Death Rate of Cancer Decreased in the United States

SHAFAQNA – American Cancer Society releases a new report that suggests that over 1.5 million people in the United States escaped cancer deaths since 1991 because of the significant decline in smoking rates as well as new advancement in the cancer treatments, prevention as well as detection.

Overall death rate from cancer was declined from around 215 per 100,000 people in 1991 to around 169 out of 100,000 people in 2011 as found by the study.

Rebecca Siegel, a study researcher, said that reduction in the death rate can be sped up by applying existing cancer control knowledge across all segments of population. For this new study, researchers compiled data that is collected from the Centers for Disease Control & Prevention, the National Center for Health Statistics and the National Cancer Institute. Researchers found that the cases of cancer dropped down to 1.8 percent among males while it decreased to 1.4 percent in female members of the society. The report explains that even the death rate by cancer dropped sufficiently over the past two decades, the study showed that not all the Americans are benefiting equally while at the other hand drop in deaths varied from state to state.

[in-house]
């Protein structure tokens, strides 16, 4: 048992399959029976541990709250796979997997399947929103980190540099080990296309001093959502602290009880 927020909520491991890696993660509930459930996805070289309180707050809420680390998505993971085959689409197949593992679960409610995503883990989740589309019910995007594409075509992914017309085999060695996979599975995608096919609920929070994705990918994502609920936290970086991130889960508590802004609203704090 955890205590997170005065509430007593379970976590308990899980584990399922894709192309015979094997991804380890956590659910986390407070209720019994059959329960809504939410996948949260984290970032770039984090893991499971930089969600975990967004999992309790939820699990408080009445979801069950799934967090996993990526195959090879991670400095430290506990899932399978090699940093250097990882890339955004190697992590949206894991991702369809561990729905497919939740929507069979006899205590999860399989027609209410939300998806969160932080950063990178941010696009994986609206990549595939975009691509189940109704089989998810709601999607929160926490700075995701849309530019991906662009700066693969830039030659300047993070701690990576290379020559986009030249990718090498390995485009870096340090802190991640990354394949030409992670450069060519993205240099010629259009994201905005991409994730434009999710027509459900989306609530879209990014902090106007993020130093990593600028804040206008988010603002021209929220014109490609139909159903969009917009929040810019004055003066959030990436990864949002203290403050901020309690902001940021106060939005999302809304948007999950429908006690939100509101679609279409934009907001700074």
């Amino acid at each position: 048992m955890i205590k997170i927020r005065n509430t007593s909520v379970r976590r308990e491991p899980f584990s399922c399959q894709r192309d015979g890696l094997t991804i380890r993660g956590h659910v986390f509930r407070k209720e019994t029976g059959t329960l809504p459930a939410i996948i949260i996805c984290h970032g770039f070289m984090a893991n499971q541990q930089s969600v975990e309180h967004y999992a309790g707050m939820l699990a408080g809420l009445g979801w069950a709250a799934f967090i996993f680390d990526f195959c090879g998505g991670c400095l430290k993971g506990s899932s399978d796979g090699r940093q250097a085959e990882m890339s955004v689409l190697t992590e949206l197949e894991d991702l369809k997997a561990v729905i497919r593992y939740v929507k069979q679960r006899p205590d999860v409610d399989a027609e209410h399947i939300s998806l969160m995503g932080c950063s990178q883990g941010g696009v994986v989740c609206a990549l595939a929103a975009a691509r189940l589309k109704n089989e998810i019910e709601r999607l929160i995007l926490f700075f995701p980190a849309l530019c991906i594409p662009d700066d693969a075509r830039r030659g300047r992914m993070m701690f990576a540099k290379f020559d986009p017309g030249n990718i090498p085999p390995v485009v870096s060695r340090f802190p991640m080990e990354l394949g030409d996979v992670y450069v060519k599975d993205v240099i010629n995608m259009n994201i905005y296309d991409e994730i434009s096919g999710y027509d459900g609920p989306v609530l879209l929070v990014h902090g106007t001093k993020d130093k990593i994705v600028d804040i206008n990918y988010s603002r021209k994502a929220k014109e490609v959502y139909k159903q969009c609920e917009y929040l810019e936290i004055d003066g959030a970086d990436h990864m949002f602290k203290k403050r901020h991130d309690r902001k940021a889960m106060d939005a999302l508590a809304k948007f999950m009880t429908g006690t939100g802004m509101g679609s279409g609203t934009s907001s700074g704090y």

The huge geographic variation in cancer death rates as well as trends reflects differences in risk factor patterns such as smoking as well as obesity. Patterns of disparities in the over all nationwide distribution of poverty as well as folks’ access to health care have also contributed much to the varying rates as the disparities increased over time in some areas. Death by breast cancer rates have also dropped down to thirty six percent between 1990 and 2011 in male members of the society while it decreased by 11 percent between 2002 and 2011 among females.

The findings of the study were published in the health journal CA : A Cancer Journal for Clinicians.

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